To serve the purpose effectively, the pan can be made of various shapes and materials.
In any case, the pan is capable of releasing itself from an obstacle because of its flexibility.
The new pan functions according to the following principles:
the pan bends in the presence of an obstacle;
bending is only upwards, since under the pan is the floor and the obstacle is in front of it.
In order to facilitate the bending of the pan, its elasticity in the portion between the leading edge and the edge in contact with the machine can vary, in particular, elasticity increases towards the leading edge.
Such gradual elasticity can be obtained, for example, by means of:
different materials with different elastic characteristics;
a triangular shape;
a section with multiple thicknesses;
several superimposed layers of homogeneous and nonhomogeneous materials;
nonhomogeneous materials with decreasing stiffness from the leading edge towards the edge which joins the pan and the machine.
If the machine is provided with brushes which rotate about a vertical axis, the new pan is formed in a generally triangular shape, which follows the profiles of two brushes.
The long side of the pan is fixed to the machine, while the other two sides are arc-shaped and join in a slightly rounded end, with the end being positioned between the two rotary brushes.
When there are cracks on the floor, this new generally triangular pan does not get stuck like normal pans; in fact, owing to its pointed shape, it can bend and then straighten again.
Maintenance operations, replacements and work stoppages are thus eliminated .
BRIEF DESCRIPTION OF THE DRAWINGS
The following is just an example among many of the practical embodiments of the invention in question, illustrated in the attached drawings wherein:
FIG. 1 is a partial top plan illustrational view of a floor cleaning machine using the pan of the present invention;
FIG. 2a is a partial side illustrational view of the pan of FIG. 1 with the tip of the pan in a crack;
FIG. 2b is a partial side illustrational view of the pan as shown in FIG. 2a passing the crack;
FIGS. 3-7 are illustrational views such, in progression, the manner in which the pan of the invention flexes when an object is encountered; and
FIGS. 8-11 are cross-sections taken through pans having varying structural characteristics.
DESCRIPTION OF THE PREFERRED EMBODIMENT
FIG. 1 is a schematic plan view of a floor cleaning machine A provided with two brushes B which rotate about a vertical axis, with a small basket or compartment C for collecting dirt and with a pan D which collects the dirt raised by the brushes B and conveys it into the collecting compartment.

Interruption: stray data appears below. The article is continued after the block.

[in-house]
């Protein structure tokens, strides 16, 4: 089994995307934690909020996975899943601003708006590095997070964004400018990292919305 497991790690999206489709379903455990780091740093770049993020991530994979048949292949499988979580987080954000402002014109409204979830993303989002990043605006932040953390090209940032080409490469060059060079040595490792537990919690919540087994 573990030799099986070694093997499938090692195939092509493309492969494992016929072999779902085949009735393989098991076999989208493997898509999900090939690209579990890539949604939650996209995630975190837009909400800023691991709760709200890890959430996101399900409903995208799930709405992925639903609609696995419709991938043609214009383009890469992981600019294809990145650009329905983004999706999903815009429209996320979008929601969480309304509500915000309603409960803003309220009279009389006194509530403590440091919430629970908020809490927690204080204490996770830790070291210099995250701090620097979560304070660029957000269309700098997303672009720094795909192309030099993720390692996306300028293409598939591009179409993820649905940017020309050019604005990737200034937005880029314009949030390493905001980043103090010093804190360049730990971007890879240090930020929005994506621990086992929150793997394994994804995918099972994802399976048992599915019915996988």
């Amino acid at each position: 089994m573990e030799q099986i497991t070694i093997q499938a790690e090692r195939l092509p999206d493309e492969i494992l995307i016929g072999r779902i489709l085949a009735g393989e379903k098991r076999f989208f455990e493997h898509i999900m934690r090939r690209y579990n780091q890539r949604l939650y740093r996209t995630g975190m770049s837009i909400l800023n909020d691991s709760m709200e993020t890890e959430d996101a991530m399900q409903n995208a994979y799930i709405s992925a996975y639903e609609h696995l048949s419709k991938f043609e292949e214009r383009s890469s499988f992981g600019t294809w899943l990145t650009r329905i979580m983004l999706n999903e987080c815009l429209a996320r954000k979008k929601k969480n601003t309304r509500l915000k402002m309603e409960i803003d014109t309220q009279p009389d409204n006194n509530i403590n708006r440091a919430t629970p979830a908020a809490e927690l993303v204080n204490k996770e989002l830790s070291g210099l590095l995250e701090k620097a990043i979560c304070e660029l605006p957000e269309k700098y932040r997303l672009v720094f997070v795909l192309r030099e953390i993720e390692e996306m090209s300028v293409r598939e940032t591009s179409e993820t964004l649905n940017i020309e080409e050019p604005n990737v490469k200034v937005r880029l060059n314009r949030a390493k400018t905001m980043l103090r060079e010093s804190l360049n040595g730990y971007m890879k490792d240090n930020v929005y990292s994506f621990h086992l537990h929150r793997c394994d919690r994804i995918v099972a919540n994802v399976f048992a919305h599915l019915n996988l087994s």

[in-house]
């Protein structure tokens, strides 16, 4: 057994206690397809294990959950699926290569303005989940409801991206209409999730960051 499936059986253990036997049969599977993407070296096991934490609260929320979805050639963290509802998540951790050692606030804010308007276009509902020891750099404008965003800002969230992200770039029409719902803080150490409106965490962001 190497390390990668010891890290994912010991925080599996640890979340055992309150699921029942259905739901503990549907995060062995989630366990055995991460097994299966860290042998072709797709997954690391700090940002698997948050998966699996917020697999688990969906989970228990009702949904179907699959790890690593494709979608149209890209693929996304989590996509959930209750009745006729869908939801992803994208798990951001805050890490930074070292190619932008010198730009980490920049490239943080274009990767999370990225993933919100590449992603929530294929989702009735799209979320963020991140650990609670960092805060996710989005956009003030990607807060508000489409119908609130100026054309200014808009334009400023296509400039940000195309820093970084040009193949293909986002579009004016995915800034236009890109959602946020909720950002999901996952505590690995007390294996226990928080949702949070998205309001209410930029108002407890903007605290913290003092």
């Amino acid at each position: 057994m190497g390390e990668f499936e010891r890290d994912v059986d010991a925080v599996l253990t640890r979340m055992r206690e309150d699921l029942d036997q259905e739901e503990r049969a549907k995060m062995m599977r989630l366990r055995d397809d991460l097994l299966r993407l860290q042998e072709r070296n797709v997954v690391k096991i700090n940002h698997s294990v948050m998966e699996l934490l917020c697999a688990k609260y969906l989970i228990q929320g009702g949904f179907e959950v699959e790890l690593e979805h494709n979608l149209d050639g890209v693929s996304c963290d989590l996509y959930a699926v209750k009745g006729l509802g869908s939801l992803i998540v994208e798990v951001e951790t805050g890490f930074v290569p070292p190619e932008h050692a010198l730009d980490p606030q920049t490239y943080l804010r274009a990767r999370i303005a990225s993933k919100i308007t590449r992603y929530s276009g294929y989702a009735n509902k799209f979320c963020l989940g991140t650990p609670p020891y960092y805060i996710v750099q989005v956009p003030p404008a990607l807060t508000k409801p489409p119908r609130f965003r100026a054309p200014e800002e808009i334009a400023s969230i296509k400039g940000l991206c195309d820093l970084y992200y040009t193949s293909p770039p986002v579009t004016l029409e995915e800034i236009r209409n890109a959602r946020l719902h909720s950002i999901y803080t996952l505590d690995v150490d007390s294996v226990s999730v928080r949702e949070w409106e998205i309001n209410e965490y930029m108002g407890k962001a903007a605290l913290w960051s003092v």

The pan D has a generally triangular shape with the two sides E and F following the profile of the brushes B and being therefore curved; the two sides E and F join forming a point or leading edge H which is particularly elastic and can easily bend if it gets stuck in cracks, fissures, etc.
FIG. 2a shows the pan D engaged in a crack G; the pan D bends but does not break, being particularly elastic; the machine A is pushed forwards and the pan D releases itself and returns to its original position, without breaking (FIG. 2b).
In this way the pan lasts longer and does not require maintenance, repair or work stoppages.
FIG. 3 shows a schematic section of the "floor sweeping and cleaning machine", in which it is possible to see a roller brush Bl which rotates about a horizontal axis, the sliding pan D for collecting dirt having a leading edge I and the compartment C.
FIGS. 4 to 7 show the operation of the new pan D when the leading edge I meets an obstacle G, which in this case is a crack. FIGS. 8 to 11 show several examples of structures of the pan with variable elasticity: using a triangular cross-section (FIG. 8); using material with different densities (FIG. 9); using sections with variable thicknesses (FIG. 10); and coupling of a substantially rigid material R with a substantially flexible end L (FIG. 11).
The above are the basic outlines of the invention, on the basis of which the technician will be able to provide for implementation; therefore, any change which may be necessary upon implementation is to be regarded as completely protected by the present invention.
With reference to the above description and the attached drawings, the following claims are put forth.